Overview: U.S. net cash farm income, at $109.8 billion, is forecast up $17.5 billion (18.9%) from 2010 and $34.2 billion above its 10-year average (2001-2010) of $75.6 billion.
Net farm income is forecast at $100.9 billion for 2011, up $21.8 billion (28%) from 2010. Net farm income reflects income from production in the current year, whether or not sold within the calendar year.
What's the difference between net cash and net farm income? Net cash farm income reflects only the cash transactions occurring within the calendar year. Net farm income is a measure of the increase in wealth from production, whereas net cash farm income is a measure of solvency, or the ability to pay bills and make payments on debt.
Net farm income and net cash income are both projected to exceed $100 billion for the first time in 2011. However, the rates of increase in both income measures show slight decreases from the previous year. The 2011 inflation-adjusted forecasts of net value added of agriculture to the U.S. economy and net cash income are the highest values recorded since 1974.
How different regions of the country fare: This graphic says more than words can capsulize the USDA update:
How about by size of operation: Commercial operations (sales greater than $250,000), which represent about 12% of farms and over 80% of production, are expected to experience a 17-percent increase in average net cash income.
Intermediate farms (primary occupation of farming and gross sales below $250,000), are projected to have incomes about 14% higher than in 2010. Many intermediate farms specialize in livestock production.
About 60% of U.S. farms are classified as rural residences-operators of which typically earn most of their household income from off-farm sources. The vast majority of these rural-residence farmers were employed off-farm prior to becoming a farmer, with a much larger share of both operators and their spouses having off-farm jobs. The farm operations of these households (which are excluded from calculations of average farm business income) have for many years averaged a negative net cash income, with 2011 no exception.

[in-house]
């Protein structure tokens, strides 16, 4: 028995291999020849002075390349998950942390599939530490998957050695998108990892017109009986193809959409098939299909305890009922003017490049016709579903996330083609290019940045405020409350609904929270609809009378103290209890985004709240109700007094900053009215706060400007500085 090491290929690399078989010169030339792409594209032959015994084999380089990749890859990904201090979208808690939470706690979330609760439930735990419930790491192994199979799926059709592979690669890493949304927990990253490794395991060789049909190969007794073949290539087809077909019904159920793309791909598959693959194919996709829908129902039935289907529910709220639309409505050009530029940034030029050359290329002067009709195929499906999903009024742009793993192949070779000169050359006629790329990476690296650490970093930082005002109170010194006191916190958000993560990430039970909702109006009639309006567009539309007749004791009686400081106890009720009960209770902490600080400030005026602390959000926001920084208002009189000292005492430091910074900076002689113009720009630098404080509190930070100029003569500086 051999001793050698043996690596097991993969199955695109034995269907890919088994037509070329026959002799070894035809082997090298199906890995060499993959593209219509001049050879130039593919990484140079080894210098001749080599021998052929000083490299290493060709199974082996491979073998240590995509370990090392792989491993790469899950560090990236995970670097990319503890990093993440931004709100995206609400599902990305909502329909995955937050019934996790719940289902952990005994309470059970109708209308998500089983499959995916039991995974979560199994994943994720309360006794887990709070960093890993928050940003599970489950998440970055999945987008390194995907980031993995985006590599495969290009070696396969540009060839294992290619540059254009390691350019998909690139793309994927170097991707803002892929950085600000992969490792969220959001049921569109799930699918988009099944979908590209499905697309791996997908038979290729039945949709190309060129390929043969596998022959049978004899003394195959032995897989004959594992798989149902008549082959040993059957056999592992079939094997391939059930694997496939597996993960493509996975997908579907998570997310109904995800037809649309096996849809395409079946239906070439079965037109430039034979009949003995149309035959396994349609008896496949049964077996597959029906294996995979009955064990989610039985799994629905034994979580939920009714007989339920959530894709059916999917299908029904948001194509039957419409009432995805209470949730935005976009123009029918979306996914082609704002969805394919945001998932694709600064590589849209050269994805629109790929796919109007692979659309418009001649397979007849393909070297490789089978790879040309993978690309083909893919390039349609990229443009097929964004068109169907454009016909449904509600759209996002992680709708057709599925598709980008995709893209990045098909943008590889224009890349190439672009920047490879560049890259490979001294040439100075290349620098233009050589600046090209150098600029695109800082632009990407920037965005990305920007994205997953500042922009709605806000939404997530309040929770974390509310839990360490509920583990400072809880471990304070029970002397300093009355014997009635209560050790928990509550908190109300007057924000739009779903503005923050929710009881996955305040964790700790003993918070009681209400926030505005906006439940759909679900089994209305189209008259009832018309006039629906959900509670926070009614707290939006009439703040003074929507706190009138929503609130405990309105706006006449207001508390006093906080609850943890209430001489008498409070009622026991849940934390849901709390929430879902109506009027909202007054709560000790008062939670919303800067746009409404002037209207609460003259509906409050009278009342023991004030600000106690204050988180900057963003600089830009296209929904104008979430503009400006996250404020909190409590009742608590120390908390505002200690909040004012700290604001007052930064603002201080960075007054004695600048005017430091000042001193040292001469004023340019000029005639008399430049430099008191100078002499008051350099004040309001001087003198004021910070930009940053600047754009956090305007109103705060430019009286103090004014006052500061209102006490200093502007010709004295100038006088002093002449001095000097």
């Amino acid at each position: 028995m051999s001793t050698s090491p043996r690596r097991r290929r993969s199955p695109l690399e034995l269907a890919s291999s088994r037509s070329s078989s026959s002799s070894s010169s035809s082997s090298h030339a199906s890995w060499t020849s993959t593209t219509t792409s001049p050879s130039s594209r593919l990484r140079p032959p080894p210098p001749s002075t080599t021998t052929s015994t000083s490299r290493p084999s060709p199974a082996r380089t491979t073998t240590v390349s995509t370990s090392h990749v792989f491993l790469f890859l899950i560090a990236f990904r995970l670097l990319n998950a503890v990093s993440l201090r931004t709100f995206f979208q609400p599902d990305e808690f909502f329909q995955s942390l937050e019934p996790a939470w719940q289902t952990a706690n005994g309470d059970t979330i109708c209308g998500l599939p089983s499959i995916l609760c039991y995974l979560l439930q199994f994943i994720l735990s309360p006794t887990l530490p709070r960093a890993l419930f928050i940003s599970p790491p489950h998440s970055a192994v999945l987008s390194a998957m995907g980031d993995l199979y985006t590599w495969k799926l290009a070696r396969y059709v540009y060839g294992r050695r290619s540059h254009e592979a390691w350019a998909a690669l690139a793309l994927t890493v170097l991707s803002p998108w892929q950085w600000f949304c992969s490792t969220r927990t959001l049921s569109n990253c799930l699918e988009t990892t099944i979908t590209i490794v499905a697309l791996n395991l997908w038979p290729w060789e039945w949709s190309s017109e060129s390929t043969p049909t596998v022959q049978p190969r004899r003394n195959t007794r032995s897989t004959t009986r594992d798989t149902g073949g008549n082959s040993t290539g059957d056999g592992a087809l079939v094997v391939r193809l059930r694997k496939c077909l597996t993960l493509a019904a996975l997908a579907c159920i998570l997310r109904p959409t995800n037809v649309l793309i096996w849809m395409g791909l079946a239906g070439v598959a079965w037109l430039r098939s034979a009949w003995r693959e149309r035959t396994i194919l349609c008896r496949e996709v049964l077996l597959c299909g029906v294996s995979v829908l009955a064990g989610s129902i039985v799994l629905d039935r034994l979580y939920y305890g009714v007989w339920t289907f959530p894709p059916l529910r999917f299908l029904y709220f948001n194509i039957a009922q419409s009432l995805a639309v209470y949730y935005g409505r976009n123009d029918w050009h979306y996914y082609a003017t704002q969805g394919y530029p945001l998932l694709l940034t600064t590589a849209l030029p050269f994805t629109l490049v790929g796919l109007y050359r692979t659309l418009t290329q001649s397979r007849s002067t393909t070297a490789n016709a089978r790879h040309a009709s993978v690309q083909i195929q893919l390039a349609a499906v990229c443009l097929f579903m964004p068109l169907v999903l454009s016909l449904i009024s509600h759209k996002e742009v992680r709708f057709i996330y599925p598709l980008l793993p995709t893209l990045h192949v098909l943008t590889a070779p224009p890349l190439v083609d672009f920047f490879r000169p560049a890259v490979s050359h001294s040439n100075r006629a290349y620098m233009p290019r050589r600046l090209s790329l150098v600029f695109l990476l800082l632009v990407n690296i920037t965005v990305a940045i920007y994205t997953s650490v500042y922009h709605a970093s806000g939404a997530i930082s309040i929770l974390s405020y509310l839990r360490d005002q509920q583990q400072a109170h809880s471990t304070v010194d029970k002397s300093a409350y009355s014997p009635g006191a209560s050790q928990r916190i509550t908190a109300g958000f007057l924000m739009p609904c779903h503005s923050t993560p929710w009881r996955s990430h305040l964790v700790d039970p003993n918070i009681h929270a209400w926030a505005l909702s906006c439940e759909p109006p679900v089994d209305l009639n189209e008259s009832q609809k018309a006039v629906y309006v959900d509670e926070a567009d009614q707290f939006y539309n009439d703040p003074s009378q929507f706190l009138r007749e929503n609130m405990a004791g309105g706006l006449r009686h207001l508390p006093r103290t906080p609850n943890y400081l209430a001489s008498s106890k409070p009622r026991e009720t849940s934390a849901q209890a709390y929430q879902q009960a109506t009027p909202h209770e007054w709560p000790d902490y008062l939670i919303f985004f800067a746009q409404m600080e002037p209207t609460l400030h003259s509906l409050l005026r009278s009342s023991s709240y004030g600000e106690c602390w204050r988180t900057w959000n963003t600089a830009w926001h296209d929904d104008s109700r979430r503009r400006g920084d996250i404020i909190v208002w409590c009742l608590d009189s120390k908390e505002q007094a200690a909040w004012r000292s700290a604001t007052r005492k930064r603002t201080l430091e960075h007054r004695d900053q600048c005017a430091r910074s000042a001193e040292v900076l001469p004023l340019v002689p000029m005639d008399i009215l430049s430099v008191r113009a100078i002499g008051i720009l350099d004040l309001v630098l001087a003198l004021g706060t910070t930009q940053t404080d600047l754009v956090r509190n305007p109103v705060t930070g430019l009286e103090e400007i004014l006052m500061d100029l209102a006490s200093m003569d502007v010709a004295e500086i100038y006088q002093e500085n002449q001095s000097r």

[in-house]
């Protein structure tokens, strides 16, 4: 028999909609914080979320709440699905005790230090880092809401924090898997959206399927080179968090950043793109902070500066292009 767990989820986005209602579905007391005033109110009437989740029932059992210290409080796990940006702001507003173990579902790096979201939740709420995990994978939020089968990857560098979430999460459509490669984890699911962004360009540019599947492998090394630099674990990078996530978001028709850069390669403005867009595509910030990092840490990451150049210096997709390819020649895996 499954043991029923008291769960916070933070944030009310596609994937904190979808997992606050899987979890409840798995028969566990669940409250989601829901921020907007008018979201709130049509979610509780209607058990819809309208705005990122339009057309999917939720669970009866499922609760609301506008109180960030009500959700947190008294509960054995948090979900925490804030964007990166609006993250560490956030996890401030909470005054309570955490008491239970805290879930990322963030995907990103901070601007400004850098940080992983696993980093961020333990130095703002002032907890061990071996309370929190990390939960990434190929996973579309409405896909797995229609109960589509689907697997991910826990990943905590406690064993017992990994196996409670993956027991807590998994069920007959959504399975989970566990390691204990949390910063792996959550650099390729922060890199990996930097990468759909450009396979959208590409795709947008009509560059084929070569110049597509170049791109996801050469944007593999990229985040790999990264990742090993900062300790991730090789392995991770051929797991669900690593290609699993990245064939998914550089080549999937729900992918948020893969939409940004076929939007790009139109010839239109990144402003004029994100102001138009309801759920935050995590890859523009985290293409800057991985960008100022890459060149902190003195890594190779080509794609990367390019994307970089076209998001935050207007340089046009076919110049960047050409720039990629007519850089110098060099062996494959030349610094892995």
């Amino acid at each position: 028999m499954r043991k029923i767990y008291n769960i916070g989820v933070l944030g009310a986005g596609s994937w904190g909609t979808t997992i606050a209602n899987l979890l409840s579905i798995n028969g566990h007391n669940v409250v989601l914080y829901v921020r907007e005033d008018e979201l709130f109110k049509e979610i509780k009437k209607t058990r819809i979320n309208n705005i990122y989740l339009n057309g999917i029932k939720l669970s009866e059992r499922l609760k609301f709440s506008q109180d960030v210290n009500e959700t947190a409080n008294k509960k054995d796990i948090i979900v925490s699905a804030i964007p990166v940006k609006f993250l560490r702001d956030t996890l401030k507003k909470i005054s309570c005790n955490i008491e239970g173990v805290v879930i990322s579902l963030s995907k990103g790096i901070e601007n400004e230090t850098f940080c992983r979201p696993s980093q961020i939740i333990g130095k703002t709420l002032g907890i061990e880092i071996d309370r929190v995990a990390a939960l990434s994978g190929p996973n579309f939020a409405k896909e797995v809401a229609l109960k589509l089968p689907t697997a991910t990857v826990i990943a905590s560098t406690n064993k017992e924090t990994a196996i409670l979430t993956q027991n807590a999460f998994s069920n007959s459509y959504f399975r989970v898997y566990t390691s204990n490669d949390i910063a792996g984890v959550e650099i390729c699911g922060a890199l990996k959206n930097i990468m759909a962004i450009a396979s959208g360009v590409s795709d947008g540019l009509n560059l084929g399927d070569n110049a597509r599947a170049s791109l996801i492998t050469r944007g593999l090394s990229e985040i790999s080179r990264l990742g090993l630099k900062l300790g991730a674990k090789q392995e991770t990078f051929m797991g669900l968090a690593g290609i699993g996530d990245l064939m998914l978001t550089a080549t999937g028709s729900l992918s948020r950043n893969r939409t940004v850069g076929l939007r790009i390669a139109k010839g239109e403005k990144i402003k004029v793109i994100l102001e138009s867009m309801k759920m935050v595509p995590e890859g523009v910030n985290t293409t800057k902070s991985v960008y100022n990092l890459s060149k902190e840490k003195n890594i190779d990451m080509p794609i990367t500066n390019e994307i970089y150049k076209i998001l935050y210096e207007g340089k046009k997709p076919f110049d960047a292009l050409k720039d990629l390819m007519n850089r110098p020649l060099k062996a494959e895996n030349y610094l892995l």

What about debt-to-asset ratios: Farm real estate and non-real estate asset values are expected to rise from $2.19 trillion in 2010 to $2.34 trillion in 2011 (up 6.8%). Farm business debt is expected to fall from $246.9 billion in 2010 to $242.5 billion in 2011. As a result, farm equity is expected to increase from $1.94 trillion in 2010 to $2.10 trillion in 2011. The debt-to-asset and debt-to-equity ratios are expected to decline, indicating that the farm sector overall is more solvent than it was in 2010.
Are farm real estate assets more than farmland? Farm real estate assets are primarily farmland, but also include other farm real estate assets such as livestock buildings and facilities for storing crops and machinery.
Debt repayment capacity utilization (DRCU) is the ratio of actual farm debt outstanding relative to the maximum feasible farm debt supportable out of farm income in any given year. DRCU is a measure of the ability of the farm sector to repay farm debt over time solely through the production and sale of farm products and services.
By the end of 2011, farm sector DRCU is expected to decrease to about 38%, down from 46% in 2010. A decrease in DRCU indicates that a smaller portion of net cash earnings is needed to repay farm debt. This decrease is expected to approach the 1973 low of 37% and is the second lowest DRCU since 1970.
Perspective: While certainly underscores we have a very healthy U.S. ag sector, it also comes at time when the next farm bill is coming into focus and this data will be used by those seeking to cut ag subsidies based on the positive income picture. Farmers have pared their debt levels down dramatically, underscored not only by the debt-to-asset and equity ratios outlined above but also on their ability to pay on what debt they have. Clearly, more sectors of the U.S. economy could take a page from agriculture.